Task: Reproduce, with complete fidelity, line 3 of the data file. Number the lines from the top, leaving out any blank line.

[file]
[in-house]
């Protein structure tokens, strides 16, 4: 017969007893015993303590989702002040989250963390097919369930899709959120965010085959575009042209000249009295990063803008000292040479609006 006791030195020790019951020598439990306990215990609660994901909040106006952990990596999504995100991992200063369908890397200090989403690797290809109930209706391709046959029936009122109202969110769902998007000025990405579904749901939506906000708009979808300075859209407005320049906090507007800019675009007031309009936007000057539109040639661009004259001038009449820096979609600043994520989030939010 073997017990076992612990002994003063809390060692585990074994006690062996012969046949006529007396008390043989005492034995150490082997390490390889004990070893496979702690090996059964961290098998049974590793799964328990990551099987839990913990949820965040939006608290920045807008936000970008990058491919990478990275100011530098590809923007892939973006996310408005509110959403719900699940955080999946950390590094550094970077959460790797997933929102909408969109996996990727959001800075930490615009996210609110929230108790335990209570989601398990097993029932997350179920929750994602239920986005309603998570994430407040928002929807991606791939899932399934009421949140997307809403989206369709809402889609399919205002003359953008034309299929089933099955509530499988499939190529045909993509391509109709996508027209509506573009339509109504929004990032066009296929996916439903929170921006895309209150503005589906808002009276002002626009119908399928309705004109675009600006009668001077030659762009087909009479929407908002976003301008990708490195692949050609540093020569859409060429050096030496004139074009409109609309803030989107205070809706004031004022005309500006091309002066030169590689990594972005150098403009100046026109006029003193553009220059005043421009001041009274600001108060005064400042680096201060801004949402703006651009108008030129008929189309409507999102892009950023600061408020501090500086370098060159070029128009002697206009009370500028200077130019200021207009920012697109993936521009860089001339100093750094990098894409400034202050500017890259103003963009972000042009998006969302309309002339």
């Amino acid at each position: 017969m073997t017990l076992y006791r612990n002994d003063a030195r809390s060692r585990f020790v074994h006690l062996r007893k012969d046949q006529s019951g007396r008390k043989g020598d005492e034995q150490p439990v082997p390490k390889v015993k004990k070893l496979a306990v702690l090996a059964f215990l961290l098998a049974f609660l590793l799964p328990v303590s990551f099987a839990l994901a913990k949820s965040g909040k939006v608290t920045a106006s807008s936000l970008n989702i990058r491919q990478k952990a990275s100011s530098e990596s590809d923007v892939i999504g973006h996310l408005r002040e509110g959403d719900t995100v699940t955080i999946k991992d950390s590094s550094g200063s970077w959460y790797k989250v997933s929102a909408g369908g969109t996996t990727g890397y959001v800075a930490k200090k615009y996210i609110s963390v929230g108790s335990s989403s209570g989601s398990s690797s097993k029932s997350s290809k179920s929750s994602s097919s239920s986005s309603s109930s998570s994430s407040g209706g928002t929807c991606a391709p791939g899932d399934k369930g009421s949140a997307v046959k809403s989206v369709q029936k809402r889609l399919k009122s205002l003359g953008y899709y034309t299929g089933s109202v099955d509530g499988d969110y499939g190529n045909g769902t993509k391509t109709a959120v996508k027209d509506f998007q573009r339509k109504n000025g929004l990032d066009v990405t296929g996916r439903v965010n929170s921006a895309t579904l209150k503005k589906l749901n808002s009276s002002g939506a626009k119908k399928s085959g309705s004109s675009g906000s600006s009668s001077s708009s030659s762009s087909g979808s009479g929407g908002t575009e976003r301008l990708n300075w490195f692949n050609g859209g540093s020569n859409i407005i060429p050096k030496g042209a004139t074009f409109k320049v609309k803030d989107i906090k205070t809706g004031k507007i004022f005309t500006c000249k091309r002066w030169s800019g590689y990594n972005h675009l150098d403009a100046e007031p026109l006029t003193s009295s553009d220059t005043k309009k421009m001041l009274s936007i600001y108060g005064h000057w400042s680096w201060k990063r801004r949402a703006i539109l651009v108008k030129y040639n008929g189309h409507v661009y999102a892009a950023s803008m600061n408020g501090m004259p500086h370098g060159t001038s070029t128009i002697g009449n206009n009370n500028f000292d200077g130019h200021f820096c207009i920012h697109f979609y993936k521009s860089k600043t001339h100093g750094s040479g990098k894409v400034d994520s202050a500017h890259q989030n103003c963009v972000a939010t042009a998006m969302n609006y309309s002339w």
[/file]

């Amino acid at each position: 017969m073997t017990l076992y006791r612990n002994d003063a030195r809390s060692r585990f020790v074994h006690l062996r007893k012969d046949q006529s019951g007396r008390k043989g020598d005492e034995q150490p439990v082997p390490k390889v015993k004990k070893l496979a306990v702690l090996a059964f215990l961290l098998a049974f609660l590793l799964p328990v303590s990551f099987a839990l994901a913990k949820s965040g909040k939006v608290t920045a106006s807008s936000l970008n989702i990058r491919q990478k952990a990275s100011s530098e990596s590809d923007v892939i999504g973006h996310l408005r002040e509110g959403d719900t995100v699940t955080i999946k991992d950390s590094s550094g200063s970077w959460y790797k989250v997933s929102a909408g369908g969109t996996t990727g890397y959001v800075a930490k200090k615009y996210i609110s963390v929230g108790s335990s989403s209570g989601s398990s690797s097993k029932s997350s290809k179920s929750s994602s097919s239920s986005s309603s109930s998570s994430s407040g209706g928002t929807c991606a391709p791939g899932d399934k369930g009421s949140a997307v046959k809403s989206v369709q029936k809402r889609l399919k009122s205002l003359g953008y899709y034309t299929g089933s109202v099955d509530g499988d969110y499939g190529n045909g769902t993509k391509t109709a959120v996508k027209d509506f998007q573009r339509k109504n000025g929004l990032d066009v990405t296929g996916r439903v965010n929170s921006a895309t579904l209150k503005k589906l749901n808002s009276s002002g939506a626009k119908k399928s085959g309705s004109s675009g906000s600006s009668s001077s708009s030659s762009s087909g979808s009479g929407g908002t575009e976003r301008l990708n300075w490195f692949n050609g859209g540093s020569n859409i407005i060429p050096k030496g042209a004139t074009f409109k320049v609309k803030d989107i906090k205070t809706g004031k507007i004022f005309t500006c000249k091309r002066w030169s800019g590689y990594n972005h675009l150098d403009a100046e007031p026109l006029t003193s009295s553009d220059t005043k309009k421009m001041l009274s936007i600001y108060g005064h000057w400042s680096w201060k990063r801004r949402a703006i539109l651009v108008k030129y040639n008929g189309h409507v661009y999102a892009a950023s803008m600061n408020g501090m004259p500086h370098g060159t001038s070029t128009i002697g009449n206009n009370n500028f000292d200077g130019h200021f820096c207009i920012h697109f979609y993936k521009s860089k600043t001339h100093g750094s040479g990098k894409v400034d994520s202050a500017h890259q989030n103003c963009v972000a939010t042009a998006m969302n609006y309309s002339w």